Barium Slinging And The Radiology Resident- Is It Really An Educational Activity?
Barium slinging not too long ago was representative of the world of radiology. Now it seems, we relegate it to a very small part. (1) When I first started, I can remember having many fluoroscopy days filled with double contrast barium enemas, upper GI series, small bowel series, and esophagrams. Today’s barium work has changed radically at least in our institution. It is exceedingly rare to catch a resident performing a barium enema. We perform some upper GI series and esophagram, but not nearly as many as when I was a resident. And, we seem to do bariatric post intervention studies by the dozens (I remember only doing a few during my residency!) I am also pretty sure the mix of studies has changed radically at many other institutions, not just mine.
Although the fluoroscopic exam mix has changed over the years, there has always been a sense that a day in fluoroscopy is much more service oriented than educational. In fact, some residents may go as far as to say it is a waste of time. My goal for today- to show you why barium slinging is not just a scut activity, but also actually an important part of a radiology resident’s education.
Direct Contact With Technology And Patients
Much of radiology brings the radiology resident further away from patient contact. CT scans and plains films most times have become an almost independent activity. On the other hand, barium slinging is one of the few modalities (like mammography and interventional radiology) that keep the resident in the direct clinical realm, an important skill for future radiology practice. You need to tailor the examination to the history and think on the fly. These are invaluable skills that serve the resident for years to come.
In addition, you need to keep the patient reasonably happy and comfortable during the examination, both mentally and physically. This is an important characteristic to learn for getting informed consents and when you do more complex procedures. Yet, you can learn these skills under relatively benign conditions. (Complications from a barium study are very rare!)
Closer Contact With The Referring Physicians
In the past, clinicians would regularly return to our department to go over films prior to the days of PACS. Now a clinician sighting is much more rare. In the realm of barium slinging, you are much more likely to interact with your referring physicians. The clinician often needs a very specific question answered and you need to answer it rapidly. Perhaps, they need to know if there is a leak or small bowel obstruction. Regardless, you have to deal with the heated interactions that often come along with barium studies. Without barium slinging, it is possible to lose sight of who actually looks at our reports!
In addition, these interactions prepare residents for call. Having a surgical team come down to review a STAT study occurs fairly regularly at nighttime. When a first year resident works in fluoroscopy during the daytime, they are often in direct contact with the ordering physician since many of these studies are ordered STAT. For instance, esophagrams for foreign bodies, bariatric post operative patients for GI leaks, and esophagrams for pneumomediastinum. These studies require direct communication with the ordering physician’s team. How to relay this information to a rushed team or an angry surgeon in a quick and clear manner is an important skill.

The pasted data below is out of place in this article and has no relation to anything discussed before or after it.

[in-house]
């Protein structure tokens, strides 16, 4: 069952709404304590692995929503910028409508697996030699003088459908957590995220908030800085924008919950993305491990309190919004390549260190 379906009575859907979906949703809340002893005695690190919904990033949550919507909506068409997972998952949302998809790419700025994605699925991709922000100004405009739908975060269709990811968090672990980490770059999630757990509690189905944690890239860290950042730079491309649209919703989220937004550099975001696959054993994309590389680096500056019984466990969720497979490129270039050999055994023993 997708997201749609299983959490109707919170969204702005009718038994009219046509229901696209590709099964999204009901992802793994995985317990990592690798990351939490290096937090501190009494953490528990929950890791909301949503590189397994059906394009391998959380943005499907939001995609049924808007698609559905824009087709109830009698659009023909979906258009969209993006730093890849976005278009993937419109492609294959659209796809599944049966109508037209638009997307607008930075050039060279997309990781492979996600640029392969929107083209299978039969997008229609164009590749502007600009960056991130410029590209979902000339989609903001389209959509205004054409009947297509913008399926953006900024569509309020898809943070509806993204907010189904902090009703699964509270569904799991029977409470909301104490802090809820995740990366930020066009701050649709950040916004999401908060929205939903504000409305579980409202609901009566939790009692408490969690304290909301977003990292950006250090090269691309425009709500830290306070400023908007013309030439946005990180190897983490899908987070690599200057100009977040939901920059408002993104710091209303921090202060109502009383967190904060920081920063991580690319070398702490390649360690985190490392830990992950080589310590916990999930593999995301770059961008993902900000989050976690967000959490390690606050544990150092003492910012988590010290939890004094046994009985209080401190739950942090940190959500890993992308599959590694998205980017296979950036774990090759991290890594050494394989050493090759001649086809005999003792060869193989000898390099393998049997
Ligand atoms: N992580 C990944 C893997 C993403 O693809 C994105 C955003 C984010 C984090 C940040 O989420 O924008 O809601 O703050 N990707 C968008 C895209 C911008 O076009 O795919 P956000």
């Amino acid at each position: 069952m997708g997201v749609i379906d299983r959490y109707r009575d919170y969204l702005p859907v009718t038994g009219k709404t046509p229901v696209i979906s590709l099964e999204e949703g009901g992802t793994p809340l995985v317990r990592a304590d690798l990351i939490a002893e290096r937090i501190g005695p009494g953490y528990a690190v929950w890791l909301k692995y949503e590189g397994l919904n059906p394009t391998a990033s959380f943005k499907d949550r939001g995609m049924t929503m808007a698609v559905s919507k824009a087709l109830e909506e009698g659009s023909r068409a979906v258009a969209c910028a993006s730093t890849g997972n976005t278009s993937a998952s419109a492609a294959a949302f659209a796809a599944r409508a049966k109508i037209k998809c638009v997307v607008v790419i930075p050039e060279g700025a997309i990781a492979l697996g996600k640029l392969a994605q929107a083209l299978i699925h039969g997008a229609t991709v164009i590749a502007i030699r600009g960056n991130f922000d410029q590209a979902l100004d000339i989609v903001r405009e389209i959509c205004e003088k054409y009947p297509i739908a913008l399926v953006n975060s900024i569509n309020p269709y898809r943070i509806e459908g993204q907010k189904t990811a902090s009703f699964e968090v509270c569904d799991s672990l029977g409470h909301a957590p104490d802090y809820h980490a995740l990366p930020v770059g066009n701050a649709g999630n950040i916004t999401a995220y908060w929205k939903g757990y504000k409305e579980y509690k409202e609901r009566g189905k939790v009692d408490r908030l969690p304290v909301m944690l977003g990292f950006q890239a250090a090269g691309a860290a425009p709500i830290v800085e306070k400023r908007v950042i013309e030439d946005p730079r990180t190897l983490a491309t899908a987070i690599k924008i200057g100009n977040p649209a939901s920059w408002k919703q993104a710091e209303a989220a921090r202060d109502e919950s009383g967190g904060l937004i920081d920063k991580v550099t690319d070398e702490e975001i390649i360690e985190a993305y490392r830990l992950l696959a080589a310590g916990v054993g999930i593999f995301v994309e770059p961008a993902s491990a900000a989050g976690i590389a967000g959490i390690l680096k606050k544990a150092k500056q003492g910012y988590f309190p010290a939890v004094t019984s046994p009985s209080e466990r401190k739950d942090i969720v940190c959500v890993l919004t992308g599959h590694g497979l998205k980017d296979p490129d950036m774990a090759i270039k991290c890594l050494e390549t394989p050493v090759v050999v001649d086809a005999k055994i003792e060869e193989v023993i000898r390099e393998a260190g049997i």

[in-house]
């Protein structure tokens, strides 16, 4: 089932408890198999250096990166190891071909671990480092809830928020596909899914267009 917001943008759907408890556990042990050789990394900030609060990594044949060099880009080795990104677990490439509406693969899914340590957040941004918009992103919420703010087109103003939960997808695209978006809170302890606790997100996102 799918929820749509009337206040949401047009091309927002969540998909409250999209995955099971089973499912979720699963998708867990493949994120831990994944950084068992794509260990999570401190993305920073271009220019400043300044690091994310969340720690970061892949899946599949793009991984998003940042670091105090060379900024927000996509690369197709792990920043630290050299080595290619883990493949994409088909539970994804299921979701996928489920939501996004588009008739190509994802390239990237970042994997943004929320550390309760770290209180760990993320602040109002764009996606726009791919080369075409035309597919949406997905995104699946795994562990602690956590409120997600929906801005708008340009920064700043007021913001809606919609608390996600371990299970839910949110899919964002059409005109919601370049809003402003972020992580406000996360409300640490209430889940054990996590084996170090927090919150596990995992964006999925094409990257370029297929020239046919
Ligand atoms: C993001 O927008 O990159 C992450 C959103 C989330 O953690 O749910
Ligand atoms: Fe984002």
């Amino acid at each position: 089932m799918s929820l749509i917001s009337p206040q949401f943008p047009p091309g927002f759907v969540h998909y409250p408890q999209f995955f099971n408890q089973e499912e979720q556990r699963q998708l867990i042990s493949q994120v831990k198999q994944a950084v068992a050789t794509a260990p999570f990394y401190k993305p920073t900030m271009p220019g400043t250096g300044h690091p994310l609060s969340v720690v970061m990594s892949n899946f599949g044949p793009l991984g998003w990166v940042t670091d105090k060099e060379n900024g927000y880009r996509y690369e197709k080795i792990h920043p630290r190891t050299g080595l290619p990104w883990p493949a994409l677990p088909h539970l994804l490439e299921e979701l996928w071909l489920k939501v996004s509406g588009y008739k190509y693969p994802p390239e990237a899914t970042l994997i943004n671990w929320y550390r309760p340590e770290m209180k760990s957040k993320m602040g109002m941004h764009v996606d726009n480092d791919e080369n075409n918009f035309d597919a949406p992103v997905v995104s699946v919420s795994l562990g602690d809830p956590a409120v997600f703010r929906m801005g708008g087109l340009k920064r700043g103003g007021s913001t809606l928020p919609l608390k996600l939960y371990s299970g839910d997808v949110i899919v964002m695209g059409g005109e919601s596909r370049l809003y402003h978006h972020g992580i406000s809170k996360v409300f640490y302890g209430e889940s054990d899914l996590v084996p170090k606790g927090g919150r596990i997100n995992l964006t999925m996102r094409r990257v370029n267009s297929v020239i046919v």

And finally, some clinicians order barium studies without realizing what they are actually ordering. They often ask for an upper GI series when what they really want is a small bowel series. It allows the resident to call the physician to further clarify the point of the study and then learn interpret the type of study tailored to the history.
Developing Radiological Hand Eye Coordination
When you are first starting out, “barium slinging” is a great first rotation to learn how to position patients while holding on to a tower and snapping pictures. You are using your eyes, hands, and perhaps feet in order to get the correct images. By committing to fluoroscopy early on in residency, it is great first step to learn more complicated interventional procedures performed with fluoroscopy. Many of these principles are the same and build on what is learned during those first few fluoroscopy rotations.
Managing Radiation Dosages
Today there is an enormous public outcry to decrease patient radiation dosage. Techniques such as intermittent fluoroscopy and last image hold are integral parts of managing patient radiation exposure. What better place than fluoroscopy to learn this? Just as importantly, fluoroscopy reinforces the physics studying for the core examination. There is nothing better for education than when the theoretical meets the practical. Plus we continually lower patient’s radiation exposure!
Barium Work Is Not Sexy- But It Is Important!
Barium work is the stepchild of the radiology department. It commands little respect and is certainly not as sexy as many of the newer “more exciting” modalities. But, yet it remains an integral part of the radiology resident’s education. For those who say, there is no educational value in barium slinging, just take a look at this article!!!